Gordon served on almost every committee imaginable. He supervised freshman economics for many years and the "Teaching Fellows" who taught many of those classes. Aside from duties as Graduate Adviser, Chairman of Admissions, membership in promotion committees, the Graduate Assembly, the Faculty Council, and Graduate Studies Committee both within the department and university, he found time to serve on the Board of Directors of the Association for Evolutionary Economics, the editorial board of its journal (see below) and the financial policy committee of The Southwestern Social Science Association. He spent hours preparing lists of books to be purchased by the University of Texas Library. He spent much effort and some of his own money keeping the now defunct economics department supper seminars going. These were monthly meetings at which faculty members and some graduate students presented their research in a civilized environment. He extended his service to the economics department on an informal level. He and his friend Carey Thompson used to walk to the university post office each morning to pick up the departmental mail when Carey was serving as chairman of the department! He had time for all of these activities because, as old timers insist, he came to work at 5:00 in the morning. One would have completely misjudged his boundless energy from his rather frail appearance.

Did all of these activities detract much from his research and additional learning? Not much. As will be seen later, he continued to publish at regular intervals and even managed to undertake a study of the Russian language. Why not? Russian was becoming an important language. So this true scholar added this language to what he once modestly claimed was a "working knowledge" of Spanish, Portuguese, French, Italian, and German. Working knowledge, indeed! To see that he was a man of understatement one need only know that he taught in Spanish at the University of Buenos Aires for six months and another half year at Mexico City College, and had previously attended Universidad de la Habana and Universidad Nacional Autonoma de Mexico. He had worked in the U.S. Embassy in Lima in 1941. His pursuit of languages after college study also took him to Université de Paris (Sorbonne). And, don’t forget he spent several years interrogating people in Italy, France, and Germany in his counterintelligence work. But to Wendell, his knowledge of these languages was just "working."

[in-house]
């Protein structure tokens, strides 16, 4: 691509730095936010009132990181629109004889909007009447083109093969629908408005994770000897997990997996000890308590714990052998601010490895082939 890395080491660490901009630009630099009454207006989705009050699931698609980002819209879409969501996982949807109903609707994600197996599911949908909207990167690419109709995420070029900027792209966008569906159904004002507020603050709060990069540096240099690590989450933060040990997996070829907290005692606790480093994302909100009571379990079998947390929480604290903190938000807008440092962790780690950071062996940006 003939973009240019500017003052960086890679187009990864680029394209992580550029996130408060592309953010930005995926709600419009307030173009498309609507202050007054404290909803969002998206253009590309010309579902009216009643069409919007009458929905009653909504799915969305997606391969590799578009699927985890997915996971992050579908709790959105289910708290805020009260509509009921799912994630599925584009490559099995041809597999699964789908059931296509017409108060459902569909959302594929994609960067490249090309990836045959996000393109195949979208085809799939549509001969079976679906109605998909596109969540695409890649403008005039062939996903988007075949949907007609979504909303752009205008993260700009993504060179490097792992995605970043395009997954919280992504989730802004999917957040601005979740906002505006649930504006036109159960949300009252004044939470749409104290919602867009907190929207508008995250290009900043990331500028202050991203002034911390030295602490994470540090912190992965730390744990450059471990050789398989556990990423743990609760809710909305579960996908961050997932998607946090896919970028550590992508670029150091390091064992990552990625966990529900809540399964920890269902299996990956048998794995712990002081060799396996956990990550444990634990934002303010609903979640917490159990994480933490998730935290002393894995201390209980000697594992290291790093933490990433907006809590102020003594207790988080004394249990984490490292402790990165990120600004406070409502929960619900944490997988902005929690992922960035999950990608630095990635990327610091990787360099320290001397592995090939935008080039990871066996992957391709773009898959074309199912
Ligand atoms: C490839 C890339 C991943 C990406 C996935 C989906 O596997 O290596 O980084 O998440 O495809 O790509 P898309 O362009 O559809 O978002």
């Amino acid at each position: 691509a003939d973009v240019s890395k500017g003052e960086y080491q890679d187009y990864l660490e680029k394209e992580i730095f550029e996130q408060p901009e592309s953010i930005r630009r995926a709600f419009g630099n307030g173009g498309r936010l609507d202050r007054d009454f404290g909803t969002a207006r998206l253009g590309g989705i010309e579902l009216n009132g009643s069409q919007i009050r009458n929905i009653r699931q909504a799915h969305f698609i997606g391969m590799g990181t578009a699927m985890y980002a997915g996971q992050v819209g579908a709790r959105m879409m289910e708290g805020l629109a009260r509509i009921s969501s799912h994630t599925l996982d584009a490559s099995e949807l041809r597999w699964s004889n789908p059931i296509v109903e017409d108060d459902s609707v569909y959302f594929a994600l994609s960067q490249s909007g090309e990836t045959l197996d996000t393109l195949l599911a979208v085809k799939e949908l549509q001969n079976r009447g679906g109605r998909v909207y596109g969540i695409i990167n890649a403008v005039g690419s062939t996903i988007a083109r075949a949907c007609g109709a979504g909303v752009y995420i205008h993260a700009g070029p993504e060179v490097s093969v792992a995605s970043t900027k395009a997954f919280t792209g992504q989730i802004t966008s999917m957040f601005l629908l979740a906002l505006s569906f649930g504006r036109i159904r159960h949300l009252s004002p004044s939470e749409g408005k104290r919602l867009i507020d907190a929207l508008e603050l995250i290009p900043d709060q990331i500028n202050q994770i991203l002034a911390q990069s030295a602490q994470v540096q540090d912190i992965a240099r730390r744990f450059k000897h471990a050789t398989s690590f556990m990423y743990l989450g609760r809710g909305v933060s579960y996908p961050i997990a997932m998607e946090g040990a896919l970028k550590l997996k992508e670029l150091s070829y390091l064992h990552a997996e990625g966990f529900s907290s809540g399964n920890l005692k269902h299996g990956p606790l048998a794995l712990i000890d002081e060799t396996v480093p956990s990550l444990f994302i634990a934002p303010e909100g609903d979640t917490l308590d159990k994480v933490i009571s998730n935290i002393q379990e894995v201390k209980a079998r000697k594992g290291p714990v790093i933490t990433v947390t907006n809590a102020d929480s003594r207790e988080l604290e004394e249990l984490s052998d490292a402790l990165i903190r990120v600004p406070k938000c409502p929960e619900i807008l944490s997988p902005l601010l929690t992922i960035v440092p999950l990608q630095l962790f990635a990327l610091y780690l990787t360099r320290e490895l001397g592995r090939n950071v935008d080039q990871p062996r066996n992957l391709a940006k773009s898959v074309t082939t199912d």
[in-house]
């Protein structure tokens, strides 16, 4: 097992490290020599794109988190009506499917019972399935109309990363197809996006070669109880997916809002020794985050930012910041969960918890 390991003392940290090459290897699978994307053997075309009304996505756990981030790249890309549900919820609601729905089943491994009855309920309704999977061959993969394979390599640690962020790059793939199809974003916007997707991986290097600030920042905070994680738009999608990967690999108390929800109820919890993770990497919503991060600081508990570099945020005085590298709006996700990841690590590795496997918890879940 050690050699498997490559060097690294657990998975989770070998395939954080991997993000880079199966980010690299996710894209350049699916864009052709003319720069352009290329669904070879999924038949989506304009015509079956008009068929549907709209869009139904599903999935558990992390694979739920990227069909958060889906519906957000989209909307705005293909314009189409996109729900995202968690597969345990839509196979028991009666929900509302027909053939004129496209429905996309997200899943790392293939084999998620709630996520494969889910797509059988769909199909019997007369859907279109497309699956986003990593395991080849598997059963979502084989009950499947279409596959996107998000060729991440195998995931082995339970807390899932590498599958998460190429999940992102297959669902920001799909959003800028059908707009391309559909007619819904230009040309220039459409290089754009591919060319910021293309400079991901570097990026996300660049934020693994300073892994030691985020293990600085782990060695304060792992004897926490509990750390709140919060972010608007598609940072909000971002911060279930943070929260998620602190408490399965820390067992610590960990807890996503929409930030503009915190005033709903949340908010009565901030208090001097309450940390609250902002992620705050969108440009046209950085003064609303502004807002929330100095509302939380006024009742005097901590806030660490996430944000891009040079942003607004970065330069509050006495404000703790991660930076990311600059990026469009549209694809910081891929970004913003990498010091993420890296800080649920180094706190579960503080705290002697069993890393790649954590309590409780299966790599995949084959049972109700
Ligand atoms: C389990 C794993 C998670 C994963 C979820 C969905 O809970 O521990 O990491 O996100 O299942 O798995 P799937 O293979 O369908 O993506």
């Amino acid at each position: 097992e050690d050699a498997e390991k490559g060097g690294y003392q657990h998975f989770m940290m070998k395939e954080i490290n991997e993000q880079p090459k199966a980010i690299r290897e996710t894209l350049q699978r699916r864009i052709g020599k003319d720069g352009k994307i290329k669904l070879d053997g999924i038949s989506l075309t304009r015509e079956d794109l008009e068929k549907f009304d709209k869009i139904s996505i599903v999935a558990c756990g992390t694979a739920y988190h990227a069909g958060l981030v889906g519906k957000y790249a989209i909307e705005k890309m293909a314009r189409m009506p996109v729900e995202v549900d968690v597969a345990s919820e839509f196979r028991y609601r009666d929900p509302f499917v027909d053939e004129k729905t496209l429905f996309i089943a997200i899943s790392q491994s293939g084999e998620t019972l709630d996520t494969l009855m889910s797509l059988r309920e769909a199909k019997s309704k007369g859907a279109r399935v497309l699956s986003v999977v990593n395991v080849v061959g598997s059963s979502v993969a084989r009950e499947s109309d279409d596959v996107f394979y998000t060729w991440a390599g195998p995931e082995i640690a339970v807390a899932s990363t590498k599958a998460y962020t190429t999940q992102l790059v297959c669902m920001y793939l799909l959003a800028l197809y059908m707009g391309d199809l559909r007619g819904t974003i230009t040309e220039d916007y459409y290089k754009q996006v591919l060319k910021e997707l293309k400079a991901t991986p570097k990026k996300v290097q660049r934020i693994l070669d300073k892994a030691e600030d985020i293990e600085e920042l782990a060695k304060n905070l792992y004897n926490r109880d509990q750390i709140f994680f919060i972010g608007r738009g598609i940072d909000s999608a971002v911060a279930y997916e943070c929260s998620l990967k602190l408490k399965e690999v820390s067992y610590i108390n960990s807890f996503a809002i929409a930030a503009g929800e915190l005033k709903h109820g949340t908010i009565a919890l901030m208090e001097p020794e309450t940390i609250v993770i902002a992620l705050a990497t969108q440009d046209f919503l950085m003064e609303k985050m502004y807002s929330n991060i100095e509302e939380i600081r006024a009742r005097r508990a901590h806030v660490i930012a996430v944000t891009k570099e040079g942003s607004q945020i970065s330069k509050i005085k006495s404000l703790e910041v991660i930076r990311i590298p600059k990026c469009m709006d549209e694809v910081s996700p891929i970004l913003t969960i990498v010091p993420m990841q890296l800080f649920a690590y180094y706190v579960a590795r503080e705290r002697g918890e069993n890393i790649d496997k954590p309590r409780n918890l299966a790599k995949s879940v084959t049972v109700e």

Despite all of the aforementioned activities he was a tireless supervisor of economics dissertations. His first student was Bill Glade who finished in 1955. Pat Blair was his fourth. Both went on to notable professorial careers at the University of Texas. In all, Professor Gordon supervised thirty-six dissertations. Add to that twenty-five MA theses supervised. No one in the economics department up to this time can claim such a high workload. More than two-thirds of his doctoral students found academic positions at universities and colleges throughout the country. He truly was the workhorse of the department and never complained about it. It was his department.

Another activity in which he was heavily engaged was at the national level. Wendell was an original member and very active in the Association for Evolutionary Economics (AFEE), an association of heterodox economic thinkers who are interested in economic policy and stress the evolutionary aspects of economic behavior. He served on the Editorial Board for The Journal of Economic Issues when this publication of AFEE first came to press in 1967 and was president of the association in 1983. He received the Association’s highest honor, the Veblen-Commons Award, in 1985. Anne Mayhew, current editor of The Journal of Economic Issues, noted that Wendell "served as advisor, friend and kind critic to editors and officers on many occasions, and above all contributed intellectual substance to what he understood to be the primary goal of AFEE and the JEI -- the understanding of real economies and real problems in aid of pragmatic improvement of the condition of mankind."

He was not always happy. One disappointment in his life, as he was approaching retirement, was the failure of the economics department to hire an institutionalist despite his own relentless effort. His effort included more than the arguing and pleading with many professors who did not like the way things were going. He did something quite unusual: he put his money where his mouth was. He contributed $125,000 after he retired for a graduate student scholarship, characteristically not named the Wendell Gordon Scholarship, but, rather the Scholarship in Institutional Economics. It has served a number of graduate students well.